Tuesday, September 2, 2014

Tri Talk Tuesday - Must Have Gear

Now that I am once again alive in the blogging world I am linking up with our lovely hosts Courtney over @ TheTriGirlChronicles and Cynthia @ YouSignedUpForWhat for a little Tri Talk Tuesday!

Today's subject is "Must have gear". In the world of triathlon there are sooo many gadgets/clothing/gear/nutrition options to choose from that it can certainly get overwhelming at times. However, in that vast sea of choices I have a few favorite items that have proven their weight in gold over my short triathlon life.

   1.  Garmin Forerunner 910XT 

The all-in-one GPS device that provides detailed metrics on your distance, pace, elevation, and heart rate. Ever get tired of having to cart around your phone to utilize a GPS app which never seems quite accurate anyway? Want more data than just how far and how fast you've traveled? Want actual swim metrics to help you become more proficient in your stroke? Look no further. Last Christmas I asked exclusively for Amazon gift cards knowing that I wanted to make the 910XT a reality. So happy I did - love, love, love this thing. Not only does it act as a GPS for your running/biking miles, but it also keeps track of your distance/cadence during OWS as well as indoor lap swimming. I purchased my Garmin in a tri-bundled package at the beginning of this year which included the heart rate monitor and a bike cadence sensor. I swear the censor alone is worth the bundle upgrade. Getting real live data on how quickly you are turning your legs over while logging hours on the bike as been super beneficial allowing for more detailed training sessions.

I know what you're thinking and yes, unfortunately this little piece of equipment is a monster expense, but if you can swing I highly suggest the purchase. If the 910XT isn't in your budget, or if the swim specifics which make this watch unique aren't your biggest concerns, then most definitely look at other GPS options. Garmin makes all kinds of models which capture most of the same metrics that you can upload to an online account and spreadsheet the heck outta your numbers. :) Cause we're triathletes and we love us some numbers.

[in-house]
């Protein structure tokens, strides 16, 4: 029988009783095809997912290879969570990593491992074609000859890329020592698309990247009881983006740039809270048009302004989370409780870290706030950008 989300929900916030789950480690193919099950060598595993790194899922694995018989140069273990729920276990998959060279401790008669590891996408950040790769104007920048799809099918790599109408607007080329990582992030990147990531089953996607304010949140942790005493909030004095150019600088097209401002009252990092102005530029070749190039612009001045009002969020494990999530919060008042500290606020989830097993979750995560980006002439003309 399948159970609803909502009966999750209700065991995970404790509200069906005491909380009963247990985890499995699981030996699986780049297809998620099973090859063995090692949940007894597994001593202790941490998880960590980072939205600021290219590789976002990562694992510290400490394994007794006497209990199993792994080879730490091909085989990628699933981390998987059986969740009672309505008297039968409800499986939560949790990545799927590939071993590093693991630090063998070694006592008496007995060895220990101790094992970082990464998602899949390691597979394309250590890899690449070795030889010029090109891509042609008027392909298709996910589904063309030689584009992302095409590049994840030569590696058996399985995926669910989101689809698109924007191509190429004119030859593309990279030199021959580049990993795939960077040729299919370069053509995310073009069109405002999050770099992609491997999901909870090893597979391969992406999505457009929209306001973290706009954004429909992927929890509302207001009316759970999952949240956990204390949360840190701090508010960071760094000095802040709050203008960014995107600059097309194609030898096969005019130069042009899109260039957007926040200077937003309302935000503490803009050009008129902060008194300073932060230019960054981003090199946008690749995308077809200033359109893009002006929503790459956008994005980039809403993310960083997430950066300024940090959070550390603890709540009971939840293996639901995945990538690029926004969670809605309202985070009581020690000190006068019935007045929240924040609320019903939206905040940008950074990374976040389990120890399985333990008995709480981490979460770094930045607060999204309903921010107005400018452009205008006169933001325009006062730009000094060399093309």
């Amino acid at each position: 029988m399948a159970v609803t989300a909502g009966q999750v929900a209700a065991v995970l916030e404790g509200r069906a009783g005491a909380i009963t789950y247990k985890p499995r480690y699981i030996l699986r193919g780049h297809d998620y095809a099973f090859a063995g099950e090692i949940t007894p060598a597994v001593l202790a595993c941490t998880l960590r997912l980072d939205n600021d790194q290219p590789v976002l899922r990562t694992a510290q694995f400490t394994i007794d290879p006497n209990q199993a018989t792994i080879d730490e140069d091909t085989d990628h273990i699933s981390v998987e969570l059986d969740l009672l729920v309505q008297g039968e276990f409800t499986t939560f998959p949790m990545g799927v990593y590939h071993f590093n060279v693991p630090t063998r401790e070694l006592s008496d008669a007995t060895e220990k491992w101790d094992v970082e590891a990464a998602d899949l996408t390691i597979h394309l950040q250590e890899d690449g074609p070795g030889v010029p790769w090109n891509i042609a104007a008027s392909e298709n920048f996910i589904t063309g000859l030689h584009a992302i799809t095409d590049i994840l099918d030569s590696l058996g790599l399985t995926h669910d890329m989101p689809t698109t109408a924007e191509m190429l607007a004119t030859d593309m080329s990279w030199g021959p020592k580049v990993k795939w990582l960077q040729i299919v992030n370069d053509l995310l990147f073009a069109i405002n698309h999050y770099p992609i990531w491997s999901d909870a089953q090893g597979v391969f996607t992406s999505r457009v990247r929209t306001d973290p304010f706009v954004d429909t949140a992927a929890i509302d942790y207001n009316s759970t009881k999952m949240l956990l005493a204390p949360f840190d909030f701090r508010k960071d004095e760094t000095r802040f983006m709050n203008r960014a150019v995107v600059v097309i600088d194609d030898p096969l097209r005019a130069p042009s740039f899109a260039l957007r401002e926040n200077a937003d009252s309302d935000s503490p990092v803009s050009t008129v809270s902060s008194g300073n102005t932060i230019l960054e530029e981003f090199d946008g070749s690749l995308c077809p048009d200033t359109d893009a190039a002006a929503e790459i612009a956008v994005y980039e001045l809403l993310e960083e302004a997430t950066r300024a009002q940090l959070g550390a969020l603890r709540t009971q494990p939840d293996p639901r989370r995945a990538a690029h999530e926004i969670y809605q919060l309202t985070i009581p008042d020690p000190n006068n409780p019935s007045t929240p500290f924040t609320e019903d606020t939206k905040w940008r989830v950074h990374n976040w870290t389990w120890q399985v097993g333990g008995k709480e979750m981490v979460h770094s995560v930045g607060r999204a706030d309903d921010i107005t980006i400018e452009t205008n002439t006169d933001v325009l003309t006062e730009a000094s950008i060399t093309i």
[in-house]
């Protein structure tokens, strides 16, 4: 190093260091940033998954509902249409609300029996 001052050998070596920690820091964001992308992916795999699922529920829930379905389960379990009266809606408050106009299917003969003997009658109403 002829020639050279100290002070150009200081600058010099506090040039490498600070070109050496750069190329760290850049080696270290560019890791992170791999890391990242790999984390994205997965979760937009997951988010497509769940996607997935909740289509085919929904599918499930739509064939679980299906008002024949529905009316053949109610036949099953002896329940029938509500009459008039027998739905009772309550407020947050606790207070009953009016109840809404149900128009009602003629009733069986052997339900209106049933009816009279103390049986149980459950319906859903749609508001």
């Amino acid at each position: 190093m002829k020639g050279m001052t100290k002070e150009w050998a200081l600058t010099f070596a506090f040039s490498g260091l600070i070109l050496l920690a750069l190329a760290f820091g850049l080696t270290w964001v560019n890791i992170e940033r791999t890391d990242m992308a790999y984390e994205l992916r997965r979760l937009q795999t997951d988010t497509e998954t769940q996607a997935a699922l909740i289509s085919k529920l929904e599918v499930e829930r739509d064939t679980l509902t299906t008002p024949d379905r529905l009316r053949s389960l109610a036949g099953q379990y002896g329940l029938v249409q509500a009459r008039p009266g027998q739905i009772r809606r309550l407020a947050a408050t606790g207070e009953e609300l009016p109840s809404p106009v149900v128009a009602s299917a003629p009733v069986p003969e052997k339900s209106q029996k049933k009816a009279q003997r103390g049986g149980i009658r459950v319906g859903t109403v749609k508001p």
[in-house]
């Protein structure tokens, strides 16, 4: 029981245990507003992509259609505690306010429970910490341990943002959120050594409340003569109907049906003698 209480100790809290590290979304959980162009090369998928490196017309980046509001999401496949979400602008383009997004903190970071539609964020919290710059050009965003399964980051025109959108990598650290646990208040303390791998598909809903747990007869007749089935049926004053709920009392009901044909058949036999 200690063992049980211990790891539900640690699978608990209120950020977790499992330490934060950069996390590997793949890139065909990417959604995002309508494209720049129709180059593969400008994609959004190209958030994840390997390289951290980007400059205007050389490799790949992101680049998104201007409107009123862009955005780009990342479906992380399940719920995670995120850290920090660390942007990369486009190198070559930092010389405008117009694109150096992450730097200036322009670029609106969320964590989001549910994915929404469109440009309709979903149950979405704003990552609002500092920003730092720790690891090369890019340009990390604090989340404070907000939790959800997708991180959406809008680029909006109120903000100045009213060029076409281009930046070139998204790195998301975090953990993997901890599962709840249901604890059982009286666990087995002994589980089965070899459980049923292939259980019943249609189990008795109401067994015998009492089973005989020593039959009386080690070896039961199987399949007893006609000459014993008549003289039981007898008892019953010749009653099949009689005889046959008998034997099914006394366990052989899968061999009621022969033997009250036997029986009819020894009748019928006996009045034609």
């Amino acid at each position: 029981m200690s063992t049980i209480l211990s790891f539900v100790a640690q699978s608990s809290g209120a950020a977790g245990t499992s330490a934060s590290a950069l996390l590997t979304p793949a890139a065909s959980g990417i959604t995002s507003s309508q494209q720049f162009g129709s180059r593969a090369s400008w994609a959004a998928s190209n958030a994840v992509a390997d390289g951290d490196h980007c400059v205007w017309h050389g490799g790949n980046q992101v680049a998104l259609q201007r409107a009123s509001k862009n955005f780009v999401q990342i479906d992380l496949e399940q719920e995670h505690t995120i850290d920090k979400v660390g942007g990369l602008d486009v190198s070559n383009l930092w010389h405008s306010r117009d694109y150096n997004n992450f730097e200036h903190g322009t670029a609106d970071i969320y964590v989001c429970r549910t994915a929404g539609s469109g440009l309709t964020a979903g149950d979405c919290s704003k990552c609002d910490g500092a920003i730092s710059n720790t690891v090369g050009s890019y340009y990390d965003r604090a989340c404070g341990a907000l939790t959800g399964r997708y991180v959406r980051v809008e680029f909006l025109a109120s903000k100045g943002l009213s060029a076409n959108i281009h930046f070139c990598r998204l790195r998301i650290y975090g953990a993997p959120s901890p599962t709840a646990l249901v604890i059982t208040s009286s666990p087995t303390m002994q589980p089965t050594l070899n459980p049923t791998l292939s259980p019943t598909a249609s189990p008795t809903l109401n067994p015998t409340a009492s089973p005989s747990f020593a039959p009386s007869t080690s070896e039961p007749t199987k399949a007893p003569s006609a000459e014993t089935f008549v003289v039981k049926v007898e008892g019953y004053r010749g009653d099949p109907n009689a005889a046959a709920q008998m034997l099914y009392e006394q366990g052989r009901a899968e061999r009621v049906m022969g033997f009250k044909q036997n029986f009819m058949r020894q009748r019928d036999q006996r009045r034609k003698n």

2.  TYR Swimsuit

I know, I know, the part we all hate most about the swim portion of triathlon....the bathing suit. As much as I loathe the tightness and overall feeling of suffocation a wet suit can bring, I'd rather wear that tight piece of full body rubber over a bathing suit any day. But once again, what can ya do? In my previous competitive swimming life, and teenage body, I preferred to wear Speedo and Speedo alone. Yes, I was a 90's label whore. Now that I have blossomed (ballooned) into a mature (saggy), womanly (stretch mark riddled) body, I trust my swimming needs to TYR - weather it's the Alliance T-Splice design or the Durafast Lite DiamondFit  (shown above), I feel that their cut in suits better reflect a woman's curves and ultimately lead to a more comfortable training session in the pool. They seem to last for-ever too. I can go an entire season without the need to buy another.
Whatever suit you do decide on, just make sure that it is designed to be used for actual lap swimming and not that adorable two piece you'd wear to the beach. You don't want any unnecessary drag in the water and certainly don't want to be worried about the girls popping out for a meet and greet with your lane buddy. ;)